With China’s robust signal that it will move away from HFCs, we have the chance to make this global phase-down of refrigerants the last necessary phase-down and maximize its near term climate mitigation.

View all Blog Posts

Recent Blog Posts

California’s New Plan to Reduce HFCs in Supermarkets
02/03/2020
Part one in a series on policy trends on eliminating HFCs, emerging from California.
Montreal Protocol Countries Make Key Decisions in Rome
11/19/2019
At MOP 31, 171 nations grappled with improving enforcement, monitoring banned gases, financing the MLF, ensuring a sustainable cold chain, and more.

Recent Reports

Search, Reuse and Destroy: Initiating Global Discussion to Act on a 100 Billion Ton Climate Problem
11/06/2019
Search, Reuse and Destroy: Initiating Global Discussion to Act on a 100 Billion Ton Climate Problem
EIA 2018 Impact Report
09/09/2019
In 2018 the Environmental Investigation Agency continued to confront the greatest environmental threats facing the world today. The EIA team pursued, documented and exposed the activities of syndicates that threaten endangered species, damage the climate and ozone layer, and drive the trade in timber stolen from the world’s most important remaining forests.

Recent Press Releases

New Environmental Mystery: HFC-23 Super Pollutant Emissions Continue Despite Montreal Protocol Controls
01/21/2020
A new paper in Nature Communications finds that, based on atmospheric data, emissions of one of the most potent greenhouse gases on the planet, HFC-23 are higher than at any point in history. Meanwhile, emissions reported of the same substance are at the lowest in the past 17 years. The study estimates that an additional ~309 Tg CO2-equivalent emissions (greater than 300 million tons) were added to the atmosphere between 2015 and 2017.
EIA Response to New Study Estimating Impact of Illegal CFC-11 on Ozone Hole Recovery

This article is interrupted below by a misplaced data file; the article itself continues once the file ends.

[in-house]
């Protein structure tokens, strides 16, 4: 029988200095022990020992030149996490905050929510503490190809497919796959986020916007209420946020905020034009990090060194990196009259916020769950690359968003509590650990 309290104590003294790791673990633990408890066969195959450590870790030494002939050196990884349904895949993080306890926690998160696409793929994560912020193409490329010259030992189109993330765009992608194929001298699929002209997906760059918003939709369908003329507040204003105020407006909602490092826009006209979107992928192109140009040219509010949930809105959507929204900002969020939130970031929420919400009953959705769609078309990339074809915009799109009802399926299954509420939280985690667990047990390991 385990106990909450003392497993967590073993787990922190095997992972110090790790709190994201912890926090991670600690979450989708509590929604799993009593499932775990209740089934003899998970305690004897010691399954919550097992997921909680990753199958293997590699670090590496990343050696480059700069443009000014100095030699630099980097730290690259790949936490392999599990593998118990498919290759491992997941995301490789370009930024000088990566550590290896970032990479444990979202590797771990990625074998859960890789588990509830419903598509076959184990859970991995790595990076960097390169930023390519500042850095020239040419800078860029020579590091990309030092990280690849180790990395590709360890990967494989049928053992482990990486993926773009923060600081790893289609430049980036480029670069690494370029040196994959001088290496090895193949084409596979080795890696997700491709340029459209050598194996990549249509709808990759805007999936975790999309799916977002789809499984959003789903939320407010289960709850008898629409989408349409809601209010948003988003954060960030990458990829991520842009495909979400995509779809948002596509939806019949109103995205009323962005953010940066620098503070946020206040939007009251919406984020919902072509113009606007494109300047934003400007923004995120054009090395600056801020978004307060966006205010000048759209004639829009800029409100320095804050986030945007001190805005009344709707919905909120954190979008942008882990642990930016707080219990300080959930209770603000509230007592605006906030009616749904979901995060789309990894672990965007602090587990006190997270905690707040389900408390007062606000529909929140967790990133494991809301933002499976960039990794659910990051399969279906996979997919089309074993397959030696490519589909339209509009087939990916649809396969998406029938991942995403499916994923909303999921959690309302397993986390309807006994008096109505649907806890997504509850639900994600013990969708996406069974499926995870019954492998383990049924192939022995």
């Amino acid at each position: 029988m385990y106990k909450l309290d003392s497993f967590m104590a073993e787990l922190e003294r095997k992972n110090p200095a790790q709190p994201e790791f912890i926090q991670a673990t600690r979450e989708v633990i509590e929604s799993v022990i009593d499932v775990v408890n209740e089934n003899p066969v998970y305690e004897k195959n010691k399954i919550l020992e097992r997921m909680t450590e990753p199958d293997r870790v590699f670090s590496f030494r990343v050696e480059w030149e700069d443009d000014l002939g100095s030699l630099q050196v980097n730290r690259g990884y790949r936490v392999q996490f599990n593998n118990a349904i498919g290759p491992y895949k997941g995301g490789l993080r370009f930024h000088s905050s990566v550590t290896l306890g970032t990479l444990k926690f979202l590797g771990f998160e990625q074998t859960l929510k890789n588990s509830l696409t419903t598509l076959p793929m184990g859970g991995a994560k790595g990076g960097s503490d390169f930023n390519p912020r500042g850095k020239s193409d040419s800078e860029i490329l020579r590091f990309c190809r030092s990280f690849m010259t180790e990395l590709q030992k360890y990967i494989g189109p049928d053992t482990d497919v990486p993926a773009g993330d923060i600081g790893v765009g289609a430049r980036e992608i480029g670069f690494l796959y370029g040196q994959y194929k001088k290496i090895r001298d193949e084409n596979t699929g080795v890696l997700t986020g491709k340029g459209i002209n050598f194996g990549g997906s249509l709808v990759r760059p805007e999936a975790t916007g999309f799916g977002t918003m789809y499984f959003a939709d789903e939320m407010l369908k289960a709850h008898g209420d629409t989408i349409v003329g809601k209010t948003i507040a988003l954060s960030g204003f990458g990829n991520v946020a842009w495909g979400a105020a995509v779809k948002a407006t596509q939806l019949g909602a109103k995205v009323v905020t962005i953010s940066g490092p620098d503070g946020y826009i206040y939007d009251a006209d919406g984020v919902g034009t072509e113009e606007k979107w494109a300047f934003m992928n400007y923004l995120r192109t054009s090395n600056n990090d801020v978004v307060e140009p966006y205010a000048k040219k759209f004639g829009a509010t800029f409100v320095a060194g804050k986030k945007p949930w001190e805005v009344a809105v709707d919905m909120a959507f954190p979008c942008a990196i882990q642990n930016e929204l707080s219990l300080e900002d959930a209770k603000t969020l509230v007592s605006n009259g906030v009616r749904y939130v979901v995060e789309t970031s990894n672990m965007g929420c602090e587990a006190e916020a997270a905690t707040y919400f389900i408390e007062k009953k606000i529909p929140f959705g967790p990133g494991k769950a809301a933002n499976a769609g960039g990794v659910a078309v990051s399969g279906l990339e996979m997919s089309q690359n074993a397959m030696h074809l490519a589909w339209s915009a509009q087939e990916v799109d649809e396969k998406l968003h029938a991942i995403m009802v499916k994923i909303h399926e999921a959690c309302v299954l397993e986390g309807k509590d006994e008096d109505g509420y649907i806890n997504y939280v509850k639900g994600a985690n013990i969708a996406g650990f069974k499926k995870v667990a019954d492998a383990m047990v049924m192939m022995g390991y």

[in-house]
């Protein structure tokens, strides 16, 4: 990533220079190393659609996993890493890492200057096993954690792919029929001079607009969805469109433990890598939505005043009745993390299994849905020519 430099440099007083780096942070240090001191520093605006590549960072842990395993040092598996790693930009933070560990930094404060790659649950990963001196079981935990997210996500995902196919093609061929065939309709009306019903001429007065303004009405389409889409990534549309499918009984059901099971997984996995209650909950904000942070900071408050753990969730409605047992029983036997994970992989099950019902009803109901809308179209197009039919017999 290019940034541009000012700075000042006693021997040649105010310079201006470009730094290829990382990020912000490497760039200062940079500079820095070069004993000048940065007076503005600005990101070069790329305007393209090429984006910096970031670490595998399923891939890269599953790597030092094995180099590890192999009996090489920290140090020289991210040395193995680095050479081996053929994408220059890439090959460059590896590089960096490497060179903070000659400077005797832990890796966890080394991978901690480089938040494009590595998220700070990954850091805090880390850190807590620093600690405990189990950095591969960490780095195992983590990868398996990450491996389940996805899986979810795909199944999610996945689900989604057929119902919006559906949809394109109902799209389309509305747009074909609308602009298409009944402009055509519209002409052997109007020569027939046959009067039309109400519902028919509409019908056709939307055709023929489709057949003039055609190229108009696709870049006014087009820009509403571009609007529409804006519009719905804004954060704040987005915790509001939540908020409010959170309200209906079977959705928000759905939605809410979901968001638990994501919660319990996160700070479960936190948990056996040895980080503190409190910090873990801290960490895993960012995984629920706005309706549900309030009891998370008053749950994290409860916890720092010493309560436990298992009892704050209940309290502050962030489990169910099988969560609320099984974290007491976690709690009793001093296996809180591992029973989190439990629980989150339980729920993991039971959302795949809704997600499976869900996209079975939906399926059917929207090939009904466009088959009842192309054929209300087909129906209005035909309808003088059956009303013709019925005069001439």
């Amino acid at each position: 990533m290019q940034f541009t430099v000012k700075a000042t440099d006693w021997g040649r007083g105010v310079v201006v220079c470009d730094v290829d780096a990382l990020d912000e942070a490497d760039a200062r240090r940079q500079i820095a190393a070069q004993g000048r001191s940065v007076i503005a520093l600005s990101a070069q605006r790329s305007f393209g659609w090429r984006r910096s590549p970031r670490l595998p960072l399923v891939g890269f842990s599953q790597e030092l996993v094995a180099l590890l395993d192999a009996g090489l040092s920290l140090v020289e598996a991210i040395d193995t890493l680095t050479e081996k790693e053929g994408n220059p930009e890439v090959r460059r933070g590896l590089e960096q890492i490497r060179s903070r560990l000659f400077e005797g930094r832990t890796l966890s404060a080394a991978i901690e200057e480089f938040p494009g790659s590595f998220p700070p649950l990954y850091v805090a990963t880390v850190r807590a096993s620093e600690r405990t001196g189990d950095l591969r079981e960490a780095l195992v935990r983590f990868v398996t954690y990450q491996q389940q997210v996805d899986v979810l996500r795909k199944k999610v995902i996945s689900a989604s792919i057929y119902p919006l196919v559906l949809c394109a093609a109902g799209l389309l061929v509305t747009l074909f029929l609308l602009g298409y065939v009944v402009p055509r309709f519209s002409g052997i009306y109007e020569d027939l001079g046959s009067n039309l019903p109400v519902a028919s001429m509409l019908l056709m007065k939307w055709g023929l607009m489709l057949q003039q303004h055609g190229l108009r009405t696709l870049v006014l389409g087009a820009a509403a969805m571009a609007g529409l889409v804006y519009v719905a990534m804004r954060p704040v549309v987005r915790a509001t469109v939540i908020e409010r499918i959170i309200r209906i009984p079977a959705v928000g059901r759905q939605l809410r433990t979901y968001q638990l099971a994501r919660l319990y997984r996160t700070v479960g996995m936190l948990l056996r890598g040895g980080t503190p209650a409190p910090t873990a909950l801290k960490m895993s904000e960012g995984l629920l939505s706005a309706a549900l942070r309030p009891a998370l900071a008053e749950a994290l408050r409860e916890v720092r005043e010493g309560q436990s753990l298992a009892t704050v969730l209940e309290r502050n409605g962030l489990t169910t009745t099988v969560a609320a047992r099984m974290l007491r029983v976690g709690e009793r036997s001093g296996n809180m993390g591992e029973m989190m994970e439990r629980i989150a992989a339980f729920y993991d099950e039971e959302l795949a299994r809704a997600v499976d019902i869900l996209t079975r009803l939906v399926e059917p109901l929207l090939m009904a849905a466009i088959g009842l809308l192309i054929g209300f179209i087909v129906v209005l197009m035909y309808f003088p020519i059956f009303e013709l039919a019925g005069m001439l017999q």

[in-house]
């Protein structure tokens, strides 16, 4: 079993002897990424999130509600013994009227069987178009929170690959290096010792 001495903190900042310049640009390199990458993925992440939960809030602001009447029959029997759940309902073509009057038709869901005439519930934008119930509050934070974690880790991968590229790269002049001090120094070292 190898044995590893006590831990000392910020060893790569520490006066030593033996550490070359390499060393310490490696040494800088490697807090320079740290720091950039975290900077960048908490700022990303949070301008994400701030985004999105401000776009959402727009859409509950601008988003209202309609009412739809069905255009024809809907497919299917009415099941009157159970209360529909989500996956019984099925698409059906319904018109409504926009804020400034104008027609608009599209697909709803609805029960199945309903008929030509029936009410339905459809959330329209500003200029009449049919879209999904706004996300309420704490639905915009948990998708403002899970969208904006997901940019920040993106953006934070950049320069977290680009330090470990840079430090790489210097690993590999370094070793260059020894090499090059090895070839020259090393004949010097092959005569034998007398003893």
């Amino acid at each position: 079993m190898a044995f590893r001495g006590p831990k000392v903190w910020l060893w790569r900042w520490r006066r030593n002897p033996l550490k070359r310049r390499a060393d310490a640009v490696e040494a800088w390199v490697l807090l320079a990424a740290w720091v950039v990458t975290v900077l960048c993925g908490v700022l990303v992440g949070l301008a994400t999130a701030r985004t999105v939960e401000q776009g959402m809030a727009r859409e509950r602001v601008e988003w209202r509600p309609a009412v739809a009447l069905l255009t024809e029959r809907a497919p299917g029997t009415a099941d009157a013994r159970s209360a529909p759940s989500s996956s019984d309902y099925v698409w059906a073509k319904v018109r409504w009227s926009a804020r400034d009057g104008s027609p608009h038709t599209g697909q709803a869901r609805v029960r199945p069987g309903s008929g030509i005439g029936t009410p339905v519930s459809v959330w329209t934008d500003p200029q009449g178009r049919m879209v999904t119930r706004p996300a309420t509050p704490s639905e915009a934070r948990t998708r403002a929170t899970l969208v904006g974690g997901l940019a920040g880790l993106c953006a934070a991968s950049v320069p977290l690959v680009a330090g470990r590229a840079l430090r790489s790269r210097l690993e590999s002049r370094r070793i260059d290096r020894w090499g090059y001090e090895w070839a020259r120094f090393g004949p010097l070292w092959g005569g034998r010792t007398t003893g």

12/19/2019
A new paper due to be published in Nature on Thursday December 19. EIA Climate Campaign Lead Avipsa Mahapatra responds to the new findings.

Recent Videos

Blowing It
07/08/2018
Information obtained by the Environmental Investigation Agency (EIA) demonstrates conclusively that the use of CFC-11 in China’s rigid polyurethane (PU) foam insulation sector, in particular in the building and construction subsector, is widespread and pervasive. CFC-11 is used as a foam blowing agent for the manufacture of molded foam panels and spray foam used for insulation purposes
What are the HFC-free Technologies?
Widespread adoption of HFC-free technologies is cost-effective, energy efficient, and climate-friendly. Read EIA’s report Putting the Freeze on HFCs for hundreds of examples of HFC-free technologies available and in use today.
A Global HFC Phase-down
The October 2016 Montreal Protocol meeting in Kigali, Rwanda yielded a global agreement to phase down HFCs. Now countries must ratify and implement the Kigali Amendment! Read and share EIA's briefing on this great opportunity and obligation to avert climate catastrophe.
Help us mitigate climate destroying gases
Where are HFCs used?
What are HFCs?
How to Recycle Your Fridge